disciplining my 16yr old daughter

(20 Posts)
gasbag78 Fri 03-May-13 20:52:45

Hi I need some advice. After a number of years sounding like a broken record my daughter has pushed me to my limits, her best friend is having a party tomorrow which I said she could go to until I went into her room and found clothes(that she was supposed to put away) in a suitcase!!! I txt her & sed she wer'nt goin to the party now! She is lazy, she hardly helps me around the house, she's horrible to her brother too. She has now been too her friends house & told them that she is not aloudto go to party & gave me a letter off her friends mom asking if she can goo to party after I said she 's not going. She always does this, gets her friends to come to our house & ask me if she can go out knowing that she grounded etc. Why do I feel so bad? I let her get away with so much. I need some advice pls

if you have told her no stick to it, if you give mow she wont take any notice of you next time you punish her. Although im not sure why you are punishing her for putting clothes in a suitcase?

gasbag78 Fri 03-May-13 23:20:30

Thanx. My daughter always hides clothes
Everywere, under the bed, under her pillow, in the dirty laundry then tells me she has put them away & then she goes out with friends only for me to find the clothes not in the wardrobe but evry were else & Im forever telling her about only for it to happen like 3 days later & its like that
Constantly regardless of how many times tell her. I know I doesnt sound like much but after saying II want her to be able to look after herself later on in life

deleted203 Fri 03-May-13 23:37:09

TBH, whilst I'm generally one for sticking to your guns, I do think that banning her from her best friend's party for failing to put away her clothes is way over the top.

Hiding clothes is a slightly odd and sloppy habit, but 16 yo girls can be a hell of a lot worse, believe me. By the sound of it going to tell her friend she isn't allowed to go and bringing back a note asking if she can please attend is a fairly minor reaction, also.

She's not screaming 'fuck off you old cow, I'll do what I like!' in your face.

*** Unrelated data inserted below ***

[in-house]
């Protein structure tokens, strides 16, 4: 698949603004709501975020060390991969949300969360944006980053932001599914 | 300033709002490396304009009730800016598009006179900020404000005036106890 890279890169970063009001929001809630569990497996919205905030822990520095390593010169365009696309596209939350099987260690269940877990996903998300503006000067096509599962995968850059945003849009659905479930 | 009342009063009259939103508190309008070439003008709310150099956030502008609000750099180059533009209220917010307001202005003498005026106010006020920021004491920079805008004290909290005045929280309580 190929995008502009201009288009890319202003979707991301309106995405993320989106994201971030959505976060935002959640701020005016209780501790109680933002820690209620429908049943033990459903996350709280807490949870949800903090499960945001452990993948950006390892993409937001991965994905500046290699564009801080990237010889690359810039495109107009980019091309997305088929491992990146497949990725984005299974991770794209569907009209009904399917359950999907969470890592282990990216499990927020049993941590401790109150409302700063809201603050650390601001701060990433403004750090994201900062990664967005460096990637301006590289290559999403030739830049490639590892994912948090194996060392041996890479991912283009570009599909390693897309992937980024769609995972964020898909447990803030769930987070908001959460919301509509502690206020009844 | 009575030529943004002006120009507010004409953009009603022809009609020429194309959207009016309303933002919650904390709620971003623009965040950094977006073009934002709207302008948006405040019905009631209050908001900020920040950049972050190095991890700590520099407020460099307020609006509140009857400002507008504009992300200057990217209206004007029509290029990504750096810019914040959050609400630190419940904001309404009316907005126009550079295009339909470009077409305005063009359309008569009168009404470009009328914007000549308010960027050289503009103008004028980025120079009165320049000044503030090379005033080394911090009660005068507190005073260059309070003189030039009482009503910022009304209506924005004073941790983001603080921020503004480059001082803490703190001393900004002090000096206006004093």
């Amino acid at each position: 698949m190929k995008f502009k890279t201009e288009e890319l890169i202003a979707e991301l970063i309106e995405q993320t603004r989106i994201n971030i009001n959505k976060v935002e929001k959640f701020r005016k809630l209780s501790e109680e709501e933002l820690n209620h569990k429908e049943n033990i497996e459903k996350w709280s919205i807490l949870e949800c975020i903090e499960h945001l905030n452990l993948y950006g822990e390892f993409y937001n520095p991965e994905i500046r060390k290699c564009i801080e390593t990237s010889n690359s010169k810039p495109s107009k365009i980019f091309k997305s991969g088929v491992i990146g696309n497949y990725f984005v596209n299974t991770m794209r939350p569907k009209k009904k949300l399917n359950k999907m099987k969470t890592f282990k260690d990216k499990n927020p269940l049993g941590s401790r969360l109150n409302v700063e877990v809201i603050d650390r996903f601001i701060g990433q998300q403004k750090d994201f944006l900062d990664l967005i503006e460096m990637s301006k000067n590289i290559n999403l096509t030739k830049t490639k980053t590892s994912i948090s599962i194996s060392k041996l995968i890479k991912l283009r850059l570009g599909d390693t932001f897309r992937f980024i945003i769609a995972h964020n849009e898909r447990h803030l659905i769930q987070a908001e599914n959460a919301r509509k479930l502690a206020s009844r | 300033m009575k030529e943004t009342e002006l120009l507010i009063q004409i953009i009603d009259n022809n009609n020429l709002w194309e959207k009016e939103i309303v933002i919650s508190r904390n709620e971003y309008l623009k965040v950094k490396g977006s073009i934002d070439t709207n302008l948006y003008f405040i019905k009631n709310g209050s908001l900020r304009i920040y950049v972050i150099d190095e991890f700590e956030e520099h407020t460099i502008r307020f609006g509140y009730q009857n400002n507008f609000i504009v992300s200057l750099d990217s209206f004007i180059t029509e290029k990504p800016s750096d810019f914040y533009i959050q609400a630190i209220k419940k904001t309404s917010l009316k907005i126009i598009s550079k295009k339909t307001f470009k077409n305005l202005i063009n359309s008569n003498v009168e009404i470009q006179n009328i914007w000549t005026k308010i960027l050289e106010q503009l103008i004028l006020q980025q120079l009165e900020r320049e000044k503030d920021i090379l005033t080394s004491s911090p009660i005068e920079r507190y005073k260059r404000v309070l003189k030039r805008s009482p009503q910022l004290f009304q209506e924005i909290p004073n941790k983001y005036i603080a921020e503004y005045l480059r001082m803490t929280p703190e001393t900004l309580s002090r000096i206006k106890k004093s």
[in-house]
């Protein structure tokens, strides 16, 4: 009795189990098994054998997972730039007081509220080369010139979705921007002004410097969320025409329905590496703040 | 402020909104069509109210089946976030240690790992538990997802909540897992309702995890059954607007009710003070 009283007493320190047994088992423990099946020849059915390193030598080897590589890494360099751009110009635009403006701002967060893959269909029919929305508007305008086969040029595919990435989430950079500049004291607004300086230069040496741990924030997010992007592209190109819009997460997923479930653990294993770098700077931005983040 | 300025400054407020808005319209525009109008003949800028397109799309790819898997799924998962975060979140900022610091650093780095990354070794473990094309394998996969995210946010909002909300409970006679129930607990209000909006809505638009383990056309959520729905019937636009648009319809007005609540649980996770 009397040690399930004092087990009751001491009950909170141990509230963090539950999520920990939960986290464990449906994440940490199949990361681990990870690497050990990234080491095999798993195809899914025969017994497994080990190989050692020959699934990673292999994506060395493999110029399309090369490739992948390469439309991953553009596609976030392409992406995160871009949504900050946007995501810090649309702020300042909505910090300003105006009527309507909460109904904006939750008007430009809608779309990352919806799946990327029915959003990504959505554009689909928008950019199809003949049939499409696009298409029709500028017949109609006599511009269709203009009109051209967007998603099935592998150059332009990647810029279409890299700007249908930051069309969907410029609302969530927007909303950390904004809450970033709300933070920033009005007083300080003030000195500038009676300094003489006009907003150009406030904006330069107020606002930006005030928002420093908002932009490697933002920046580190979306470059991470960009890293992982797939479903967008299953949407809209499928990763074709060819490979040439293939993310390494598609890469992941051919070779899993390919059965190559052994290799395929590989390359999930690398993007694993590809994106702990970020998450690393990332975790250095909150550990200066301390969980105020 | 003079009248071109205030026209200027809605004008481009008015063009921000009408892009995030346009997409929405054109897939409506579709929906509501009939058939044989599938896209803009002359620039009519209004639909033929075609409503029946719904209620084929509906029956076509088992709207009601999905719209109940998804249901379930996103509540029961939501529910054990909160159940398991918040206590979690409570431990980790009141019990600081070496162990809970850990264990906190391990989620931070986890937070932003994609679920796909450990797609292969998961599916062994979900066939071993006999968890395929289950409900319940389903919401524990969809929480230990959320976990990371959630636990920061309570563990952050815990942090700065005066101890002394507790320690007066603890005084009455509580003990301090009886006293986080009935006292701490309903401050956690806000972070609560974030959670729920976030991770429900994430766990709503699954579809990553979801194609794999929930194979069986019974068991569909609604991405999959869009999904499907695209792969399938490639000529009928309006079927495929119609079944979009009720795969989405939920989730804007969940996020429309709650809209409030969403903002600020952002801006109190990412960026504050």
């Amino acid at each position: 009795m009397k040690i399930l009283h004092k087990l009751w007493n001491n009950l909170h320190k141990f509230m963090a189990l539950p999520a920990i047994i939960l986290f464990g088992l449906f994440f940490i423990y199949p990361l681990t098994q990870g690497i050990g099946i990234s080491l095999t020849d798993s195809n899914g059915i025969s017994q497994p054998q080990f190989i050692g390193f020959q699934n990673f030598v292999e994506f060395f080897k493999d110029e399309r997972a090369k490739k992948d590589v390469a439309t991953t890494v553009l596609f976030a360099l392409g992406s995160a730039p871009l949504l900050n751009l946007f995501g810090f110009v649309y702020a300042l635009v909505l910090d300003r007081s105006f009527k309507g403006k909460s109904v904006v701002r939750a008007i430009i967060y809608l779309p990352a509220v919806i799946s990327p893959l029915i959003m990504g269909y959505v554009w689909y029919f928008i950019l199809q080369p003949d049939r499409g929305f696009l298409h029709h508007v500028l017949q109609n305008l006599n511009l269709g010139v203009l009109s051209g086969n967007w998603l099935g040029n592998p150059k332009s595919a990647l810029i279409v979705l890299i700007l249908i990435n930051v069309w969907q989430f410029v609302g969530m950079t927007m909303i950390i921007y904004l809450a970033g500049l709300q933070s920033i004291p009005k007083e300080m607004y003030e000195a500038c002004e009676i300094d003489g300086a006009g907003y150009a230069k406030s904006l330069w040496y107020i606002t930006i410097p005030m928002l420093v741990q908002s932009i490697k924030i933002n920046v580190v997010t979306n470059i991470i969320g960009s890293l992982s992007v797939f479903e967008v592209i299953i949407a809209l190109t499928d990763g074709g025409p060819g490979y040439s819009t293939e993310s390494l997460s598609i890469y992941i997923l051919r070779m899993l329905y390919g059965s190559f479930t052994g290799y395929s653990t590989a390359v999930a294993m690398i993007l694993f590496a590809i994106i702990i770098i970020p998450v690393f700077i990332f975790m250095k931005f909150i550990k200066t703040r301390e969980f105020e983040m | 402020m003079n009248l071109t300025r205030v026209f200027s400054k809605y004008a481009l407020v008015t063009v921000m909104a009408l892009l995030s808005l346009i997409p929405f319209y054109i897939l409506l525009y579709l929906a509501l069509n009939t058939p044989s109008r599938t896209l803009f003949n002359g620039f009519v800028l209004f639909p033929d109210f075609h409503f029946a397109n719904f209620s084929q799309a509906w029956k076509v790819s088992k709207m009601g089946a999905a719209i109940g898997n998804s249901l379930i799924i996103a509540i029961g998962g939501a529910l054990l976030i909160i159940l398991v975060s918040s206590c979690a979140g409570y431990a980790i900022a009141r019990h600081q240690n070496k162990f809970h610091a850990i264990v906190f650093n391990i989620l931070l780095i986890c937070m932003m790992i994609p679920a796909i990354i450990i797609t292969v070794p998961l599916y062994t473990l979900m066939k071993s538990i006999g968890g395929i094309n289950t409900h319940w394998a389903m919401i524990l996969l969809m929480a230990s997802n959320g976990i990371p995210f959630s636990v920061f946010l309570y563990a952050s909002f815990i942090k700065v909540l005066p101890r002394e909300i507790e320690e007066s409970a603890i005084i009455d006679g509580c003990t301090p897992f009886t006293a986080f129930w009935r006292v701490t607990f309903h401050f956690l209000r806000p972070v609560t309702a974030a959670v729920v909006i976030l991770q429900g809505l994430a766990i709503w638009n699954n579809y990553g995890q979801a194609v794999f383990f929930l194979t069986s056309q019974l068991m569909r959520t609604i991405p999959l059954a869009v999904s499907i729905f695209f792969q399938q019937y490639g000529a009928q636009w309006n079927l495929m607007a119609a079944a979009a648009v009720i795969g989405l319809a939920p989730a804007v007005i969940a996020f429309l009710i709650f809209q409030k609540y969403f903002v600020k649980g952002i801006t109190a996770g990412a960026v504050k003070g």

Personally I would sit down and have a calm conversation with her, explain that I'd reacted angrily in the heat of the moment and that I was prepared to re-negotiate letting her go to the party on condition that she tidied up her bedroom this weekend and accepted she needed to stay on top of the clothes issue.

gasbag78 Sat 04-May-13 07:45:26

Thanks guys much appreciated

claraschu Sat 04-May-13 07:49:47

I agree that this punishment seems like an overreaction.

Also, I have a problem with punishments that also hurt innocent bystanders. In this case you are punishing the friend, who will be very disappointed that your daughter can't come to her party.

I think this is unfair and inconsiderate to the friend. I would try to find a consequence which only affects your daughter, like temporarily taking away clothes unless they are put away.

DeafLeopard Sat 04-May-13 08:04:20

So party is tonight? Then she's got all day to sort out her cess pit if she really wants to go?

cory Sat 04-May-13 09:34:28

You seem to want to have a lot of control over the intimate details of your dd's life, like where she puts her clothes. I have a 16yo dd too, and I have to admit I don't really check up much on what she does in her own room at all: if she wants clothes washed, she will have to put them in the laundry basket, if she doesn't, tough. She will soon be an adult and have to decide for herself what levels of tidiness she wants to preserve in her own living space. As long as her untidiness doesn't impact on the rest of us, I tend to leave it.

I think this is a good age for picking your battles. If you pull out the big guns for something relatively small, then what are you going to do about serious misbehaviour?

insancerre Sat 04-May-13 09:46:27